The Daily Groove

Boycott That Thought!

Conscientious parents often boycott companies whose products and practices undermine children's well-being. Today, let's play with the idea of boycotting thoughts that undermine your parenting vision.

The human mind is like a marketplace of thoughts, and attention is the currency with which you "buy into" a thought... or not. You boycott a thought by paying no attention to it — by focusing on a better, more empowering thought instead.

A conventional boycott is only effective if large numbers of consumers participate. But there's only ONE consumer in your thought market: you. So when you boycott a thought, that thought's "market share" goes to 0% and it goes "out of business."

When you feel bad about your parenting or your child, it means you're buying into some negative thought or perspective. For example, a thought like "I suck as a parent" closes your heart and undermines your creativity, so...


...and give your attention to encouraging thoughts like "I don't have to be perfect... My parenting is gradually improving... I'm finding my way."

Comments (closed)

Re: Boycott That Thought!

Exactly what I needed to hear this morning. I get so down on myself when I get angry with my kids - last night I was convinced I was the worst parent ever. But I am finding my way to a better way of parenting, I care enough to look for a better way, and most of the time I am doing fine!

Re: Boycott That Thought!

I find so much of the advice from the Daily Groove to be dead on, but occasionally there's something I see that's a bit off, and often in a really crucial way. This bit of advice has an important kernel of truth, certainly, but there's more to the story.

There is, in fact, not only one consumer our own thought markets. We have different sides of ourselves. We're all familiar with having mixed feelings. It isn't just a thought we'd be boycotting here, but part of ourselves, a part having that thought. You can't boycott such a thought without invalidating yourself. Indeed, it's invalidation that causes us to end up with these sorts of uncentered split psyches with mixed feelings and insecurities. So it's no more healthy to do that to ourselves than it is to invalidate our kids. We have to treat ourselves in those situations the same way we treat our children, with compassion.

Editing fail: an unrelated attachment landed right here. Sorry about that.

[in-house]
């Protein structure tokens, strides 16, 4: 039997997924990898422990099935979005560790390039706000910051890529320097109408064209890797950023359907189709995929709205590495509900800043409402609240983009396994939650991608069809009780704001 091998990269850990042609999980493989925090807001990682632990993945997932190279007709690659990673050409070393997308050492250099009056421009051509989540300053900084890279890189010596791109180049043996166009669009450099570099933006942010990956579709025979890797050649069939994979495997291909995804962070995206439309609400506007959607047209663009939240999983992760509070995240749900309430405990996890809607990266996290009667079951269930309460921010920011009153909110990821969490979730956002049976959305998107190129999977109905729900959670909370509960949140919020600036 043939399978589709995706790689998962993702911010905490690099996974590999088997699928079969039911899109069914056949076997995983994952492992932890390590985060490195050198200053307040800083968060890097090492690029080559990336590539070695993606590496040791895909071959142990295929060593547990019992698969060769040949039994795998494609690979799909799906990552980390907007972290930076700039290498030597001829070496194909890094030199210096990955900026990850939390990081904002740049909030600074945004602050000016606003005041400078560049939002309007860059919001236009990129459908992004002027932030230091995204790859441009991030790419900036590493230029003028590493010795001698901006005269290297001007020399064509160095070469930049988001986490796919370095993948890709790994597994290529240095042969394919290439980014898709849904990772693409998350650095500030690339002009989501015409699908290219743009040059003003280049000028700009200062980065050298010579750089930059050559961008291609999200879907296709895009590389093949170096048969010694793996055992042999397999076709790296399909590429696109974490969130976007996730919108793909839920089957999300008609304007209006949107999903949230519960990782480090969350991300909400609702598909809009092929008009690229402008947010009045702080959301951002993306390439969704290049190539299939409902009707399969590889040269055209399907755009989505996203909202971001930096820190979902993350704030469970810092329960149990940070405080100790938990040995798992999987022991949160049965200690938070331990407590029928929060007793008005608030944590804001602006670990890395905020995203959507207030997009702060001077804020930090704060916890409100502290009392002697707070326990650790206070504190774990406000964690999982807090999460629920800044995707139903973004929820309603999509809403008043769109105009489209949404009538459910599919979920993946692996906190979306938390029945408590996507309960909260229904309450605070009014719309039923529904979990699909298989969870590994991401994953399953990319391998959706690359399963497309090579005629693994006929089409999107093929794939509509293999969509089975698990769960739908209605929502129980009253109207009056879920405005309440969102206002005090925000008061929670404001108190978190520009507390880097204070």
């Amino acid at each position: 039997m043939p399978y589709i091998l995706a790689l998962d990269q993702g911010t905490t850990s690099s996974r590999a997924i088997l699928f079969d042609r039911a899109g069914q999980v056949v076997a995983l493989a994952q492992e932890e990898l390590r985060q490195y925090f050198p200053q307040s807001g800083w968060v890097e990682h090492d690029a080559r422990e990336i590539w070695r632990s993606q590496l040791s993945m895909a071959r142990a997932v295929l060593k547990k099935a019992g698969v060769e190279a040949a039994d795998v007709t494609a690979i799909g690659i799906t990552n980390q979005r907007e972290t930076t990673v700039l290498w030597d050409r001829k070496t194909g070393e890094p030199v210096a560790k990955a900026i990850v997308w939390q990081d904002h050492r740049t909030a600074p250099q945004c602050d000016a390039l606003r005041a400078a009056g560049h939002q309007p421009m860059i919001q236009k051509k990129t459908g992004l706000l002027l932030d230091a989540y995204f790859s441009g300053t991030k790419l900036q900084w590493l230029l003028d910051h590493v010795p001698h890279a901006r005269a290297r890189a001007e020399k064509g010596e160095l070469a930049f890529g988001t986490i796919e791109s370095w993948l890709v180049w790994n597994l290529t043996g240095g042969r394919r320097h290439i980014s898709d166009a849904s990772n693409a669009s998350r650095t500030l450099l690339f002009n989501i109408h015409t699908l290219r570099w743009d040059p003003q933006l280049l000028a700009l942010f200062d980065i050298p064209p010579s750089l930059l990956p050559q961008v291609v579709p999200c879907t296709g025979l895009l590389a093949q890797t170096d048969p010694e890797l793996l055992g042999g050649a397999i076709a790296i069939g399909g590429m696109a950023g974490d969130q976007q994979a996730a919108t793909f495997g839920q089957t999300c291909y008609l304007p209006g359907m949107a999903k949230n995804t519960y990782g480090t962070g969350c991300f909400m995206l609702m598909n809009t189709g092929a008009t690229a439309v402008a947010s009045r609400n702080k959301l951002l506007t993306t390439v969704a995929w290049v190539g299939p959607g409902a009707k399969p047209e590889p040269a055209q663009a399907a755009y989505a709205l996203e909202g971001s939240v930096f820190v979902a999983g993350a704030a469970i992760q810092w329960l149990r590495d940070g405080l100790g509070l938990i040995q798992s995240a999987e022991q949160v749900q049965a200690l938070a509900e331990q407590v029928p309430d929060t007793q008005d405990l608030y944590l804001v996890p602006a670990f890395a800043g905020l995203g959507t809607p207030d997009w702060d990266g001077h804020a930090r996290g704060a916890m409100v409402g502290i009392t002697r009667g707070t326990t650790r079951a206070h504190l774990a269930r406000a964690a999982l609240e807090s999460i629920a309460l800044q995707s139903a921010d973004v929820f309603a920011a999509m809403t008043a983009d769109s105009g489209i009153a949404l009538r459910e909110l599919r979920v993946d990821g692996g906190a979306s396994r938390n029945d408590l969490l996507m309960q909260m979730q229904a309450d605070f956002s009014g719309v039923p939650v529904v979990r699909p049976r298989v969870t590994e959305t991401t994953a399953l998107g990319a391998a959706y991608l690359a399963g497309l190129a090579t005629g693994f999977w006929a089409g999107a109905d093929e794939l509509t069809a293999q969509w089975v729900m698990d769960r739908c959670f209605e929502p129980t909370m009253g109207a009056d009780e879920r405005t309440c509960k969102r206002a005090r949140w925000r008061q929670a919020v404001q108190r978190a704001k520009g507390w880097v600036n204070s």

We all know that this doesn't mean endorsement or indulgence. We all know you can be there emotionally for your kid when they are experiencing something unpleasant, and we know that being there for them in such a situation is the very path *through* that unpleasantness, whereas not being present for that unpleasantness is the surest way to have it end up sticking around. Same goes for ourselves.

The Law of Attraction is well and good as far as it goes, but it's not the only law in the psychological universe, and there are few things more subtly dangerous than believe it to be the only one. Indulging your unpleasant thoughts is something to be done at your own peril, no doubt, but just as surely, boycott them at your own peril as well.

Re: Boycott That Thought!